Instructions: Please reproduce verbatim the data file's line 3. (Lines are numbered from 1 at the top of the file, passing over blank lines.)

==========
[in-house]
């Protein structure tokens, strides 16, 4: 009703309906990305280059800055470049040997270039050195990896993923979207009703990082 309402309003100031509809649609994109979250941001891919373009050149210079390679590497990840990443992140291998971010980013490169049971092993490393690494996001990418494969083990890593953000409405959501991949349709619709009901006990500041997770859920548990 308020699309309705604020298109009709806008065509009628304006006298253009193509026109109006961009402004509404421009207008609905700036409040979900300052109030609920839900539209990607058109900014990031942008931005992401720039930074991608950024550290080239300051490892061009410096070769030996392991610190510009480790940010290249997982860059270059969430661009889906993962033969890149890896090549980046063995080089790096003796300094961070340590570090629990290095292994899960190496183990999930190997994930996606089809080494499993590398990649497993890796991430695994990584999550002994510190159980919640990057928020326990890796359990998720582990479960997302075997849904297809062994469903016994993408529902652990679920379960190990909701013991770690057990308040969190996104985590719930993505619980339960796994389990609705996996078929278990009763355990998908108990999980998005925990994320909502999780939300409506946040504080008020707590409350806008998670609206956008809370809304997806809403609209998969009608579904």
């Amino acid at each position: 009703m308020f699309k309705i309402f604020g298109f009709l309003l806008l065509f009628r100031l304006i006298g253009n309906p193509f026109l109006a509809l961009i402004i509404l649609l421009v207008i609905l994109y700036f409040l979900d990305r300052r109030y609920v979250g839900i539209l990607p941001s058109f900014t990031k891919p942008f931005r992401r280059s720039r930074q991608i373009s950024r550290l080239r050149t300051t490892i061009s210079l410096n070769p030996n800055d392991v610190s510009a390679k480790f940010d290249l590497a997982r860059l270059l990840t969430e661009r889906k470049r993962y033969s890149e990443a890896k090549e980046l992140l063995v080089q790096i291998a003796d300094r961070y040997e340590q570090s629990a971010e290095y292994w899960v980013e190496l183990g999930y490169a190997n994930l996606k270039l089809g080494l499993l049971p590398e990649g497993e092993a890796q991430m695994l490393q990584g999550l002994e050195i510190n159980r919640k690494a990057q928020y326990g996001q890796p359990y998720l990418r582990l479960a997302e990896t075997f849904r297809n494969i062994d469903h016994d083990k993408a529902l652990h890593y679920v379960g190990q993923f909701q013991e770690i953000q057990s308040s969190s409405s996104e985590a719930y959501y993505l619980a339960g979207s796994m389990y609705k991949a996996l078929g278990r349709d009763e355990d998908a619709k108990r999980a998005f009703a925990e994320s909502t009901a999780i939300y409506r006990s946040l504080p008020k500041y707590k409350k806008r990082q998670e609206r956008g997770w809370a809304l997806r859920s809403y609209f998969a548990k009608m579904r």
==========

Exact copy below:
């Amino acid at each position: 009703m308020f699309k309705i309402f604020g298109f009709l309003l806008l065509f009628r100031l304006i006298g253009n309906p193509f026109l109006a509809l961009i402004i509404l649609l421009v207008i609905l994109y700036f409040l979900d990305r300052r109030y609920v979250g839900i539209l990607p941001s058109f900014t990031k891919p942008f931005r992401r280059s720039r930074q991608i373009s950024r550290l080239r050149t300051t490892i061009s210079l410096n070769p030996n800055d392991v610190s510009a390679k480790f940010d290249l590497a997982r860059l270059l990840t969430e661009r889906k470049r993962y033969s890149e990443a890896k090549e980046l992140l063995v080089q790096i291998a003796d300094r961070y040997e340590q570090s629990a971010e290095y292994w899960v980013e190496l183990g999930y490169a190997n994930l996606k270039l089809g080494l499993l049971p590398e990649g497993e092993a890796q991430m695994l490393q990584g999550l002994e050195i510190n159980r919640k690494a990057q928020y326990g996001q890796p359990y998720l990418r582990l479960a997302e990896t075997f849904r297809n494969i062994d469903h016994d083990k993408a529902l652990h890593y679920v379960g190990q993923f909701q013991e770690i953000q057990s308040s969190s409405s996104e985590a719930y959501y993505l619980a339960g979207s796994m389990y609705k991949a996996l078929g278990r349709d009763e355990d998908a619709k108990r999980a998005f009703a925990e994320s909502t009901a999780i939300y409506r006990s946040l504080p008020k500041y707590k409350k806008r990082q998670e609206r956008g997770w809370a809304l997806r859920s809403y609209f998969a548990k009608m579904r």